Global Policy Forum

High Oil Prices May Bring


By Barbara Crossette

New York Times
August 10, 1999

United Nations -- Rising world oil prices coupled with a big increase in its production could earn Iraq a record $6.3 billion in the current six-month phase of the program that allows it to sell oil to raise money for food, medicines and other civilian goods, officials and diplomats said on Monday.

But despite the windfall, the government refuses to spend more on childhood nutrition and maternal health, ignoring the advice of U.N. officials, the executive director of the United Nations Iraq program, Benon Sevan, has told the Security Council. And medical supplies remain stockpiled in warehouses.

Sevan said he had asked the Iraqi government on a recent trip there to take an inventory and explain why goods had not moved.

Unicef and the Iraqi government have recently completed a survey of children's health that is expected to show a steep deterioration since the Persian Gulf war in 1991 and the imposition of international sanctions on Iraq.

The release of the findings is being held up by the Iraqis, U.N. officials say. Some suggest that it will show greater advances in nutrition and maternal health in Kurdish areas of northern Iraq, where the United Nations has been running the program, than in the regions where Iraqis have been in charge.

By the end of July, Iraq was pumping an average of 2.84 million barrels of oil a day, according to Bridge News London, a specialist news service. That brings Iraq close to its target of 3 million barrels a day.

Excluding subsidized sales to neighboring Jordan and oil for Iraq's own use, the output leaves oil worth about $2.3 billion for export in the six-month period that ends in November. Oil prices have more than doubled in the last six months, and if they remain high, in the $19 to $20 a barrel range, Iraq could outdo even the most optimistic projections.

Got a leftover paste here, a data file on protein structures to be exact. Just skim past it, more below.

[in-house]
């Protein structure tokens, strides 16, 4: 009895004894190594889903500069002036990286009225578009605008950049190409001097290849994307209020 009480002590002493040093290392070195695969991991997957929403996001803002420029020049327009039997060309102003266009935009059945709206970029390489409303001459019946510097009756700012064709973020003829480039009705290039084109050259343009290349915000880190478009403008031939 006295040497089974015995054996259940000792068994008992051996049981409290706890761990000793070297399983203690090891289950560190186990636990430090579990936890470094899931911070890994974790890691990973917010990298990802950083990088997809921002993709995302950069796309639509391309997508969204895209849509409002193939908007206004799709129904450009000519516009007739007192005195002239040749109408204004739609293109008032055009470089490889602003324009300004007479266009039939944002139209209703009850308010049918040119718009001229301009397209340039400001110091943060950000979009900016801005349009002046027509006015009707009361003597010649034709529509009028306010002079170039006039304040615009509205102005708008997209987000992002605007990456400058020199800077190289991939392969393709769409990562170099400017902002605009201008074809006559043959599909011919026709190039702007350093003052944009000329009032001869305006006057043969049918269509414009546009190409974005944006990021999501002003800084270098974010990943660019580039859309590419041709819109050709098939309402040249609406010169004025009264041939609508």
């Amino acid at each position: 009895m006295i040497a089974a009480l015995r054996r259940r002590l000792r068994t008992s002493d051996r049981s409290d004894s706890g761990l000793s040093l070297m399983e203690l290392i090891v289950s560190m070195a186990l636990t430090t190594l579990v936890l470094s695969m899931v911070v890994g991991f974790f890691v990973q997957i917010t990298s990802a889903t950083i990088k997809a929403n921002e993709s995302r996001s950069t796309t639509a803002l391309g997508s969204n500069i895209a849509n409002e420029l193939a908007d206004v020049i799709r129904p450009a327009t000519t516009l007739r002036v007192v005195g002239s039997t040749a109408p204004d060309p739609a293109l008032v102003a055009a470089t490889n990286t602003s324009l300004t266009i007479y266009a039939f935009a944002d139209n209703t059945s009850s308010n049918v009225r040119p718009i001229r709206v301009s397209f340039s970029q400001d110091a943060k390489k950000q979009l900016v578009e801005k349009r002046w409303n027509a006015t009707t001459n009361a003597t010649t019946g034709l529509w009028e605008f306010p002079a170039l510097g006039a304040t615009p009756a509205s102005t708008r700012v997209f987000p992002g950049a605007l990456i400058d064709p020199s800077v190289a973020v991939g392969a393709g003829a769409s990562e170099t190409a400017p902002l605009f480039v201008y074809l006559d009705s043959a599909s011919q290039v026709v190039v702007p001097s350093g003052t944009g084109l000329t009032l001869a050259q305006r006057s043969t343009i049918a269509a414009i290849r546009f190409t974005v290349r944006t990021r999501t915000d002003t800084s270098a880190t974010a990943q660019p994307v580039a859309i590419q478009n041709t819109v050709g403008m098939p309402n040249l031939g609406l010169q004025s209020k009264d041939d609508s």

The prices have risen in part because the Organization of Petroleum Exporting Countries, of which Iraq is a member, has taken action to limit oil output.

Under the program, known as oil for food, Iraq is permitted to sell up to $5.2 billion in a six-month period. Until now Iraq has not been able to meet the target, and diplomats expect that previous shortfalls will be taken into account and the Iraqis will not be penalized if they exceed the limit.

A third of the money goes to compensate victims of Iraq's invasion of Kuwait in August 1990, and a fixed amount is also set aside for aid to the Kurdish regions.

The program began in 1996 -- nearly five years after it was first offered to President Saddan Hussein, who held out instead for an end to sanctions -- and more than $3.4 billion in food and $700 million in medicines and medical equipment have reached Iraq.

The Iraqis and key U.N. officials say that to raise public health standards, Iraq must also rebuild or improve electricity supplies and sanitation services. But numerous Iraqi requests to buy machinery for these programs has met resistance in the Security Council.

Last week, Sevan wrote to the chairman of the sanctions committee with a long list of items Iraq wants to buy that have been blocked by the United States and occasionally by Britain. But American officials contend that many of the items that Washington has put on hold are suspect because they have more than one potential use and could be intended for weapons programs.

More Information on Sanctions against Iraq


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